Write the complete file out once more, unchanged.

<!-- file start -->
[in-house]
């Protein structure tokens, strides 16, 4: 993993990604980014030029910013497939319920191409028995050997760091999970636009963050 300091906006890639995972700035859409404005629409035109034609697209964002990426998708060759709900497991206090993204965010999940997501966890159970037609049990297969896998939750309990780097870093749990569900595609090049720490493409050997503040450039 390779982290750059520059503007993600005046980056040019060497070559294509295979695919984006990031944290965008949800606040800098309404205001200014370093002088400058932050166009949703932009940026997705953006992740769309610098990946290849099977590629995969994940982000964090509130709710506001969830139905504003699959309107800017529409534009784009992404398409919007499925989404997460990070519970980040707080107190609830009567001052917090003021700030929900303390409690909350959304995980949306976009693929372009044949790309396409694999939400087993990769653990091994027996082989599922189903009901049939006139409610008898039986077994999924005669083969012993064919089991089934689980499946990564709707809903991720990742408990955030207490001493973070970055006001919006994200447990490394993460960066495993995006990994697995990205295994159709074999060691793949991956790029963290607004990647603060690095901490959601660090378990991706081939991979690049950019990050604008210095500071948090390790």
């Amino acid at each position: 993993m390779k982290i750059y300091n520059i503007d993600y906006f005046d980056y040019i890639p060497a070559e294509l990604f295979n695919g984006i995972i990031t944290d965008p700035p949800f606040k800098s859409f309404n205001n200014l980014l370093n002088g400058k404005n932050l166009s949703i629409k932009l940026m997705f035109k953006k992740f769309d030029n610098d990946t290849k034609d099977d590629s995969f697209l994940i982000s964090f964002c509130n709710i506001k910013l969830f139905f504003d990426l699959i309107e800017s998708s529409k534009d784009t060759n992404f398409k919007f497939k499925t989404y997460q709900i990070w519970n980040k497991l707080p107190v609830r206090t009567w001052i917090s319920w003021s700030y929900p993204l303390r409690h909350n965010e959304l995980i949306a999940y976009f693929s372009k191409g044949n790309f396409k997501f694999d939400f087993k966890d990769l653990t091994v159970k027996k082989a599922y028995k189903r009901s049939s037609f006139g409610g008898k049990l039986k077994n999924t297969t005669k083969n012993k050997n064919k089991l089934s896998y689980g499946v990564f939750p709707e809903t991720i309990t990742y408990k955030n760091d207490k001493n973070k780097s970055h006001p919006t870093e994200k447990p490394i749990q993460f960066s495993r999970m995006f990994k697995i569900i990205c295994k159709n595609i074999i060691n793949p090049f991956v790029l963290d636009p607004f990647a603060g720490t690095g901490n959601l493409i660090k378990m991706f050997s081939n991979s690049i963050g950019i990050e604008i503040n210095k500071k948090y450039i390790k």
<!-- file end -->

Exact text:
[in-house]
């Protein structure tokens, strides 16, 4: 993993990604980014030029910013497939319920191409028995050997760091999970636009963050 300091906006890639995972700035859409404005629409035109034609697209964002990426998708060759709900497991206090993204965010999940997501966890159970037609049990297969896998939750309990780097870093749990569900595609090049720490493409050997503040450039 390779982290750059520059503007993600005046980056040019060497070559294509295979695919984006990031944290965008949800606040800098309404205001200014370093002088400058932050166009949703932009940026997705953006992740769309610098990946290849099977590629995969994940982000964090509130709710506001969830139905504003699959309107800017529409534009784009992404398409919007499925989404997460990070519970980040707080107190609830009567001052917090003021700030929900303390409690909350959304995980949306976009693929372009044949790309396409694999939400087993990769653990091994027996082989599922189903009901049939006139409610008898039986077994999924005669083969012993064919089991089934689980499946990564709707809903991720990742408990955030207490001493973070970055006001919006994200447990490394993460960066495993995006990994697995990205295994159709074999060691793949991956790029963290607004990647603060690095901490959601660090378990991706081939991979690049950019990050604008210095500071948090390790």
């Amino acid at each position: 993993m390779k982290i750059y300091n520059i503007d993600y906006f005046d980056y040019i890639p060497a070559e294509l990604f295979n695919g984006i995972i990031t944290d965008p700035p949800f606040k800098s859409f309404n205001n200014l980014l370093n002088g400058k404005n932050l166009s949703i629409k932009l940026m997705f035109k953006k992740f769309d030029n610098d990946t290849k034609d099977d590629s995969f697209l994940i982000s964090f964002c509130n709710i506001k910013l969830f139905f504003d990426l699959i309107e800017s998708s529409k534009d784009t060759n992404f398409k919007f497939k499925t989404y997460q709900i990070w519970n980040k497991l707080p107190v609830r206090t009567w001052i917090s319920w003021s700030y929900p993204l303390r409690h909350n965010e959304l995980i949306a999940y976009f693929s372009k191409g044949n790309f396409k997501f694999d939400f087993k966890d990769l653990t091994v159970k027996k082989a599922y028995k189903r009901s049939s037609f006139g409610g008898k049990l039986k077994n999924t297969t005669k083969n012993k050997n064919k089991l089934s896998y689980g499946v990564f939750p709707e809903t991720i309990t990742y408990k955030n760091d207490k001493n973070k780097s970055h006001p919006t870093e994200k447990p490394i749990q993460f960066s495993r999970m995006f990994k697995i569900i990205c295994k159709n595609i074999i060691n793949p090049f991956v790029l963290d636009p607004f990647a603060g720490t690095g901490n959601l493409i660090k378990m991706f050997s081939n991979s690049i963050g950019i990050e604008i503040n210095k500071k948090y450039i390790k």